The minimal kinetic energy needed for a reactant to undergo a chemical reaction.
The part of an enzyme molecule that is directly involved in binding the substrate.
Modification of the activity of an enzyme through interaction with a compound that binds to a site (i.e., allosteric site) other than the active site.
A metabolic pathway resulting in the synthesis of relatively complex products.
The study of the various types of energy transformations that occur in living organisms.
A metabolic pathway in which relatively complex molecules are broken down into simpler products.
An organic, nonprotein component of an enzyme.
The nonprotein component of an enzyme, it can be either inorganic or organic.
An enzyme inhibitor that competes with substrate molecules for access to the active site.
An enzyme that catalyzes a redox reaction by removing a hydrogen atom from one reactant.
Reactions that are thermodynamically unfavorable and cannot occur spontaneously, possessing a +ΔG value.
Those gaining heat under conditions of constant pressure and volume.
The capacity to do work, it exists in two forms: potential and kinetic.
A measure of the relative disorder of the system or universe associated with random movements of matter; because all movements cease at absolute zero (0 K), entropy is zero only at that temperature.
Any molecule that can bind to an enzyme and decrease its activity, classified as noncompetitive or competitive based on the nature of the interaction with the enzyme.
The vitally important protein catalysts of cellular reactions.
The physical association between an enzyme and its substrate(s), during which catalysis of the reaction takes place.
Equilibrium constant of a reaction (Keq)
The ratio of product concentrations to reactant concentrations when a reaction is at equilibrium.
Reactions that are thermodynamically favorable, possessing a −ΔG value.
Those releasing heat under conditions of constant pressure and volume.
A mechanism to control metabolic pathways where the end product interacts with an enzyme in the pathway, resulting in inactivation of the enzyme.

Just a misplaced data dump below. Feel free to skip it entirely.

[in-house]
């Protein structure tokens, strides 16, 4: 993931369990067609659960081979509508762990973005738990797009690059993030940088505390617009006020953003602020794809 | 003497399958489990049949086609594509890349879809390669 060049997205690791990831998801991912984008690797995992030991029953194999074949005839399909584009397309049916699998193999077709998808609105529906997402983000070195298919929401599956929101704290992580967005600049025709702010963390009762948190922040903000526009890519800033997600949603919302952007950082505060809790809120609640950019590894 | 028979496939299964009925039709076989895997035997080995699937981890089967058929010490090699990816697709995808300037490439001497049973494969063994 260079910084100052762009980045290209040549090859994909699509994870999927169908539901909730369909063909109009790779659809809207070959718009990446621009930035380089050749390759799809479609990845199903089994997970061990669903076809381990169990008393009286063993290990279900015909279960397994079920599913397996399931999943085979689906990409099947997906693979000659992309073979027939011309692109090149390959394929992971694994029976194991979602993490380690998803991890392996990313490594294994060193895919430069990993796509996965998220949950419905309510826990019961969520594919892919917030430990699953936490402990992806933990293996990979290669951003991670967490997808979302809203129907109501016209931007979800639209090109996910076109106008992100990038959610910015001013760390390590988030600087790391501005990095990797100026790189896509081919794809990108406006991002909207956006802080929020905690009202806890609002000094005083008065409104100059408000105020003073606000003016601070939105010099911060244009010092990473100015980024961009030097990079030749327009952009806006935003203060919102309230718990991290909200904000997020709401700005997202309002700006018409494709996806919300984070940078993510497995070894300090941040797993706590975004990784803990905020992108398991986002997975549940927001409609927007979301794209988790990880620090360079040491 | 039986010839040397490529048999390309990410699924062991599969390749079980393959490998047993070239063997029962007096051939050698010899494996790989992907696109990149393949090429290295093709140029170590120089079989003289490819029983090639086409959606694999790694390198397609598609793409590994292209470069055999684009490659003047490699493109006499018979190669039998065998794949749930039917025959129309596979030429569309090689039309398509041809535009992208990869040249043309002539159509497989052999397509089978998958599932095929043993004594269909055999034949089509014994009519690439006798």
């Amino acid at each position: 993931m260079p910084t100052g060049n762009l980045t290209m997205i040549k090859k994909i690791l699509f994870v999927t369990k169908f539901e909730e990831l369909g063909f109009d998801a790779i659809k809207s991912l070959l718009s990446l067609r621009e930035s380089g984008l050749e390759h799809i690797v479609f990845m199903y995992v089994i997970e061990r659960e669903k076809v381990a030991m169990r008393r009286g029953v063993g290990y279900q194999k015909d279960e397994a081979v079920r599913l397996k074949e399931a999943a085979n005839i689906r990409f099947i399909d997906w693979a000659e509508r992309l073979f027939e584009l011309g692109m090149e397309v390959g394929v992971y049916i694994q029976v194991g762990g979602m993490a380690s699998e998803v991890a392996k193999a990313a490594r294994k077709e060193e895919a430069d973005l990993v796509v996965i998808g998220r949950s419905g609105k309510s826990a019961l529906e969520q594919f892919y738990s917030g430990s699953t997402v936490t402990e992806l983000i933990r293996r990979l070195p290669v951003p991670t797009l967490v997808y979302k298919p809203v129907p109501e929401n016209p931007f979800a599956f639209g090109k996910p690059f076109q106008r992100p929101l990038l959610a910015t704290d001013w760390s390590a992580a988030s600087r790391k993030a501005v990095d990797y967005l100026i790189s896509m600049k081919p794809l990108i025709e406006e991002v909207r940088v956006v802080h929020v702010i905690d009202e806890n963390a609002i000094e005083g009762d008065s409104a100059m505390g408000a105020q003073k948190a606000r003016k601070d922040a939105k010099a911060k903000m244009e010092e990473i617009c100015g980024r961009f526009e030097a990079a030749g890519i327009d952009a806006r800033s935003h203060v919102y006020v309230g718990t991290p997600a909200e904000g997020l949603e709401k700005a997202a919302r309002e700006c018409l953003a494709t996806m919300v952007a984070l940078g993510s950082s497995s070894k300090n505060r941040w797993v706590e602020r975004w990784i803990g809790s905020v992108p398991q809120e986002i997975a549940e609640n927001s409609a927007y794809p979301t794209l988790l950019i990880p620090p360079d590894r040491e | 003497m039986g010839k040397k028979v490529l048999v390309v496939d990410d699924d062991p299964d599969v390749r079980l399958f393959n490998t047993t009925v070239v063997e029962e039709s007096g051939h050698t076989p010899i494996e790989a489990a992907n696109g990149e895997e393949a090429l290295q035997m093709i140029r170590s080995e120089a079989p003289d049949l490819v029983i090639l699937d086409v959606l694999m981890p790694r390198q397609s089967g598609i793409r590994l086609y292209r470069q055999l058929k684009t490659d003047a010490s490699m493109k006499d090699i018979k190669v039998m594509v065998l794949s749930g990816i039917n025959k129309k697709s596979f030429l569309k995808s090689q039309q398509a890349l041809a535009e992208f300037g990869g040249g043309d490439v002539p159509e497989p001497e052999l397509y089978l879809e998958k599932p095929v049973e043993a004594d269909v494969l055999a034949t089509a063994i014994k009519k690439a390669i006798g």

An anaerobic metabolic pathway in which pyruvate is converted to another molecule (often lactate or ethanol, depending on the organism) and NAD+ is regenerated for use in glycolysis.
Free energy change (ΔG)
The change during a process in the amount of energy available to do work.
The first pathway in the catabolism of glucose, it does not require oxygen and results in the formation of pyruvate.
The conformational change in an enzyme after the substrate has been bound that allows the chemical reaction to proceed.
An enzyme inhibitor that binds tightly, often covalently, thus inactivating the enzyme molecule permanently.
Energy released from a substance through atomic or molecular movements.
Maximal velocity (Vmax)
The highest rate achieved for a given enzymatically catalyzed reaction, it occurs when the enzyme is saturated with substrate.
A compound produced during one step of a metabolic pathway.
A series of chemical reactions that results in the synthesis of an end product important to cellular function.
The total of the chemical reactions occurring within a cell.
Michaelis constant (KM)
In enzyme kinetics, the value equal to the substrate concentration present when reaction rate is one-half of the maximal velocity.
An enzyme inhibitor that does not bind at the same site as the substrate, and so the level of inhibition depends only on the concentration of inhibitor.
Oxidation-reduction (redox) reaction
One in which a change in the electronic state of the reactants occurs.
The substance in a redox reaction that becomes reduced, causing the other substance to become oxidized.
An enzyme that transfers phosphate groups to other proteins, often having the effect of regulating the activity of the other proteins.
The substance in a redox reaction that becomes oxidized, causing the other substance to become reduced.
The potential in a cell to reduce metabolic intermediates into products, usually measured through the size of the NADPH pool.
Reactions that are thermodynamically favorable, capable of occurring without any input of external energy.
Standard free-energy change (ΔG°′)
The change in free energy when one mole of each reactant is converted to one mole of each product under defined standard conditions: temperature of 298 K and pressure of 1 atm.
Metabolic condition in which concentrations of reactants and products are essentially constant, although individual reactions may not be at equilibrium.
The reactant bound by an enzyme.
Direct synthesis of ATP through the transfer of a phosphate group from a substrate to ADP.
Study of the changes in energy accompanying events in the physical universe.
The incorporation of a gene into a cellular genome by means of a virus.
A measure of the ability of a molecule to transfer any group to another molecule, with molecules having a higher affinity for the group being the better acceptors and molecules having a lower affinity better donors.
The point during a chemical reaction at which bonds are being broken and reformed to yield products.
Tricarboxylic acid cycle (TCA cycle)
The circular metabolic pathway that oxidizes acetyl CoA, conserving its energy; the cycle is also known as the Krebs cycle or the citric acid cycle.
The maximum number of substrate molecules that can be converted to product by one enzyme molecule per unit of time.